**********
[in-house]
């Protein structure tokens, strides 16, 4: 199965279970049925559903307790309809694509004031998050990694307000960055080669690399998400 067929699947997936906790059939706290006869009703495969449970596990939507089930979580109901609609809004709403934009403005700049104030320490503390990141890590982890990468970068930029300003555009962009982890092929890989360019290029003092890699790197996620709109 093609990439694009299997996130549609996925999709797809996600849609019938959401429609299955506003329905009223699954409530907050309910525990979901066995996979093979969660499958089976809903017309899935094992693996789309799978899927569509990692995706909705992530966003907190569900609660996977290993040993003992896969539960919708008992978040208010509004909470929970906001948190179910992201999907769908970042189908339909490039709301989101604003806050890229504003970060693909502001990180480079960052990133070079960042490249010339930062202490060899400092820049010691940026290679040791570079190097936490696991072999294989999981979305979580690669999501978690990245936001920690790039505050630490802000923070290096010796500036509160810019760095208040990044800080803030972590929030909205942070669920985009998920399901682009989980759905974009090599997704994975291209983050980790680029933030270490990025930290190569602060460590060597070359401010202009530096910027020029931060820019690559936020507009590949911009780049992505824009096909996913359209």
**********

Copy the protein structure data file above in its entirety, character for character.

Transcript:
[in-house]
């Protein structure tokens, strides 16, 4: 199965279970049925559903307790309809694509004031998050990694307000960055080669690399998400 067929699947997936906790059939706290006869009703495969449970596990939507089930979580109901609609809004709403934009403005700049104030320490503390990141890590982890990468970068930029300003555009962009982890092929890989360019290029003092890699790197996620709109 093609990439694009299997996130549609996925999709797809996600849609019938959401429609299955506003329905009223699954409530907050309910525990979901066995996979093979969660499958089976809903017309899935094992693996789309799978899927569509990692995706909705992530966003907190569900609660996977290993040993003992896969539960919708008992978040208010509004909470929970906001948190179910992201999907769908970042189908339909490039709301989101604003806050890229504003970060693909502001990180480079960052990133070079960042490249010339930062202490060899400092820049010691940026290679040791570079190097936490696991072999294989999981979305979580690669999501978690990245936001920690790039505050630490802000923070290096010796500036509160810019760095208040990044800080803030972590929030909205942070669920985009998920399901682009989980759905974009090599997704994975291209983050980790680029933030270490990025930290190569602060460590060597070359401010202009530096910027020029931060820019690559936020507009590949911009780049992505824009096909996913359209």